Joy and Sadness Mingled Together


Have you ever been really sad but at the same time filled with a sense of incredible joy?  It’s a really a strange feeling.  Yesterday an article in the Daily Orange  was published about David’s Refuge and our story of how and why we started it.  While reading it I was overwhelmed by a sudden rush of emotion and sadness as I was hijacked back to the days of David’s diagnosis, our thirteen years of caregiving, and then his death.  Tears began to leak out and my throat tightened as both good and bad memories flooded my mind.  But amazingly at the very same time I realized some of my tears were actually a result of the joy we have experienced through our journey as David’s mom and dad and also having had a front row seat as we have watched and participated in the formation of David’s Refuge.  Joy and sadness mingled together, resulting in the masterpiece called “Our life.”

As I look back over my life and especially over the past twenty years, I have discovered that joy is often a result of me making a conscious decision to find it and cultivate it in my life.  While there are times it happens spontaneously, it most often is found if we are willing to look for it, like a lost earring or set of car keys.  In yesterday’s article the writer captured the following quote as she was interviewing me.

“We had a choice to either become bitter or better,” Warren said. “We chose not to be bitter and to believe that God could take even the brokenness of your child’s loss of vision and loss of all physical ability, and to turn that around to be something good and beautiful.”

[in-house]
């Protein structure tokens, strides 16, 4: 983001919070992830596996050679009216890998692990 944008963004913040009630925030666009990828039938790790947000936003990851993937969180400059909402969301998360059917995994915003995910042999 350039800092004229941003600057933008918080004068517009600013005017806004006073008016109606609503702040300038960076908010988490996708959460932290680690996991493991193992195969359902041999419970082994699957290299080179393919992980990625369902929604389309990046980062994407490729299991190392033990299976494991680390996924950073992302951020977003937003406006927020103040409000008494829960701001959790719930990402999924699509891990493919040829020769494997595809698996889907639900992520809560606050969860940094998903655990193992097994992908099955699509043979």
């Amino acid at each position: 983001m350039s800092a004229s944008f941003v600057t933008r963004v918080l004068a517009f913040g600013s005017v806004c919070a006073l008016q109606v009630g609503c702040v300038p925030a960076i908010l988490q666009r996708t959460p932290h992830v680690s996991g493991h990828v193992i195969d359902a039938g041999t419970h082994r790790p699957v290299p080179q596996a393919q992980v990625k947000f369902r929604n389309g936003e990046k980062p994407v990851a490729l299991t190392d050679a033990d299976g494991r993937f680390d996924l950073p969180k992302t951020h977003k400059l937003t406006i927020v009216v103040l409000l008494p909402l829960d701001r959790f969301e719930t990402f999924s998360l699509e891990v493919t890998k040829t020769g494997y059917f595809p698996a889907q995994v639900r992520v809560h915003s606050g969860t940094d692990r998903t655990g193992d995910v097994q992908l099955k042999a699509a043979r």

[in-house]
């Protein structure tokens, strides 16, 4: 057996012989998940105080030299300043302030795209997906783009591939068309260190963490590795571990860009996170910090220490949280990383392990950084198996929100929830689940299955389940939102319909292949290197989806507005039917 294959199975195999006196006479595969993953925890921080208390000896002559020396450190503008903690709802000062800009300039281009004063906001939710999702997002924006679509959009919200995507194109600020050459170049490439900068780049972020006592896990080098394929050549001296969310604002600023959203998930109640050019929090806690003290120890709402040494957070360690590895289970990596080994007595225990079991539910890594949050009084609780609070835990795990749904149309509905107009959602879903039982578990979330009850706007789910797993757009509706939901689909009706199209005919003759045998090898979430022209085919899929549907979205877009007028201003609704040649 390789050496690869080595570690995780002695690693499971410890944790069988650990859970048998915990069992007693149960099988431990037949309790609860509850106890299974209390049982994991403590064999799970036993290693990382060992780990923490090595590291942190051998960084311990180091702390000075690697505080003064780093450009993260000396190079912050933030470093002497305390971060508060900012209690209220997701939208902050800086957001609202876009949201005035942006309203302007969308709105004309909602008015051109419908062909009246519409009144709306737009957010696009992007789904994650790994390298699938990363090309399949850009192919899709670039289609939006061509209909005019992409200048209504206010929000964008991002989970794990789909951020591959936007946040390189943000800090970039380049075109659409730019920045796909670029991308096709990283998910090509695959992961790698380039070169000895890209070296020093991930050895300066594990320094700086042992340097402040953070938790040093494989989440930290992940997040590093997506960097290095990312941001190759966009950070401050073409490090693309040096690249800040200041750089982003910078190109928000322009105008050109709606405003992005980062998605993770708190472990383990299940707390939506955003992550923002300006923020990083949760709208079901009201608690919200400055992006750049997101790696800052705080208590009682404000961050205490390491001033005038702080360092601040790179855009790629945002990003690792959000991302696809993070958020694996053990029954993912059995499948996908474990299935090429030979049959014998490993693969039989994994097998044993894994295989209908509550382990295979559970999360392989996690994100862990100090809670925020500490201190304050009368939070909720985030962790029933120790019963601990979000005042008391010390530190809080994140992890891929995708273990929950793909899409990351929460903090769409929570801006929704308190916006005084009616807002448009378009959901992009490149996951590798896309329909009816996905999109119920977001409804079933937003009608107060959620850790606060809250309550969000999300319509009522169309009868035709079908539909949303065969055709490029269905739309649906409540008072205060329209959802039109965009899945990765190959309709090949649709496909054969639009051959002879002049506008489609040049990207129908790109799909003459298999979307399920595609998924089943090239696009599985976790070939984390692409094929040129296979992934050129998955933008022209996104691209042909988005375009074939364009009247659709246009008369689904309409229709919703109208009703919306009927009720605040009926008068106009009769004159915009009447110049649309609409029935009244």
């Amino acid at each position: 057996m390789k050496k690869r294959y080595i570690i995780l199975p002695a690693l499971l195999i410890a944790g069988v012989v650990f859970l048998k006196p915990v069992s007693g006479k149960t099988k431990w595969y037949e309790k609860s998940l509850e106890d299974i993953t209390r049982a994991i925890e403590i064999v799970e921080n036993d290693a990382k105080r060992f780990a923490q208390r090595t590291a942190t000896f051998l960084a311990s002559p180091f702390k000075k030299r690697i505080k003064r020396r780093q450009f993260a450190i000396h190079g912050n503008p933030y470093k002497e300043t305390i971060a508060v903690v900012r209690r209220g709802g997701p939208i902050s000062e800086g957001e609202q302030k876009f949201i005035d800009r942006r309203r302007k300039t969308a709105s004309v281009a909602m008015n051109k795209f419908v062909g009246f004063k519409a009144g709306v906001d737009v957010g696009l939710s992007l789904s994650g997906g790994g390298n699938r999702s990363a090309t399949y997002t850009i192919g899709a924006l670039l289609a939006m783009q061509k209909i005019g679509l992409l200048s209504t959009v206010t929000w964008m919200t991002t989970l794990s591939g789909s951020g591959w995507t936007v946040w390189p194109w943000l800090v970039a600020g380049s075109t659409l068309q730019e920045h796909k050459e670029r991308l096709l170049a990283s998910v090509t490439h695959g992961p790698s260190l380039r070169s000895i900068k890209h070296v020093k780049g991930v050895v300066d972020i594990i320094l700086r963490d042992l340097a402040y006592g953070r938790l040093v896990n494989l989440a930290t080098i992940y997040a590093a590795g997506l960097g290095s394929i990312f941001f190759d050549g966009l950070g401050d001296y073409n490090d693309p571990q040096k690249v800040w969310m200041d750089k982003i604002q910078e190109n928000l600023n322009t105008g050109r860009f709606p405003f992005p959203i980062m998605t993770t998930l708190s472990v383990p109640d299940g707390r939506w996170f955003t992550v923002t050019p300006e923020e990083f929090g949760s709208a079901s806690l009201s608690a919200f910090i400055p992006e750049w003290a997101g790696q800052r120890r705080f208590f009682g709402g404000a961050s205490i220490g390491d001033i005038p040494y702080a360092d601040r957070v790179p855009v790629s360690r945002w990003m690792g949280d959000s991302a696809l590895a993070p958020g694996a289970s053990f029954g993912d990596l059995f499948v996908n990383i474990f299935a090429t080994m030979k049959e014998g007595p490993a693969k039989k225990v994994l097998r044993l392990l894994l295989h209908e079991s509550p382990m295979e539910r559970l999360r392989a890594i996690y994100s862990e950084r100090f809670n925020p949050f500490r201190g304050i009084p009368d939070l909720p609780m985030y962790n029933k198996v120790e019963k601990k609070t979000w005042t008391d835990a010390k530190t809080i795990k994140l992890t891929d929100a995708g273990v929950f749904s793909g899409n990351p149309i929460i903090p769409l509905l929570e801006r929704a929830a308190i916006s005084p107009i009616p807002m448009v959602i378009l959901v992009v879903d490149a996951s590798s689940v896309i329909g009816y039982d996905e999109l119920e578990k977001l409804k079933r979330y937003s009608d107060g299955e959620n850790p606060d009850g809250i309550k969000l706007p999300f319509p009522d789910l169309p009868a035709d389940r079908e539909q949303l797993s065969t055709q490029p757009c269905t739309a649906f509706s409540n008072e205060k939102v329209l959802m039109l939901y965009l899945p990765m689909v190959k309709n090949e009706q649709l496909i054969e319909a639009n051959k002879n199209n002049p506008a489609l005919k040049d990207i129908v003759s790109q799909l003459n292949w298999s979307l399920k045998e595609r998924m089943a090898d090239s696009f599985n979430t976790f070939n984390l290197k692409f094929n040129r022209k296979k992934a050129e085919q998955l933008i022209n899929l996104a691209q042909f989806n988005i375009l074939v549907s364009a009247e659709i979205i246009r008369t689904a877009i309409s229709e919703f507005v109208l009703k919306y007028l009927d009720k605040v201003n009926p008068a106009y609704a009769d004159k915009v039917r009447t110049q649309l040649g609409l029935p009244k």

Very early on Brenda and I made a conscious decision to look for joy each day as we cared for David.  We did not want to become bitter but wanted instead to somehow allow this horrible painful sad experience to shape us into better people, parents, neighbors, friends, and followers of God.  There were days of course we failed miserably.  We groaned, cried, cursed, shook our fists at God, and hosted some of the greatest pity parties ever.  Those were horrible days.  But more often than not we rolled out of bed, put our feet on the cold floor, and consciously made the decision to look for the good in that day.  And do you know what we discovered?  Almost always joy mysteriously appeared right along side the sadness of watching David’s many losses.  I remember a very difficult day as we once again were overwhelmed and saddened by more loss and David’s cousin Matt called just to say “Hi” to David.  It was a brief conversation that mostly consisted of who is your girl friend now, fart jokes, and dare I say the word, boobs.  David laughed, we laughed, and Matt brought joy to the Pfohl family.

I hope today you would consider making a conscious decision to look for joy in the midst of your sadness.  I really believe you will find it if you look.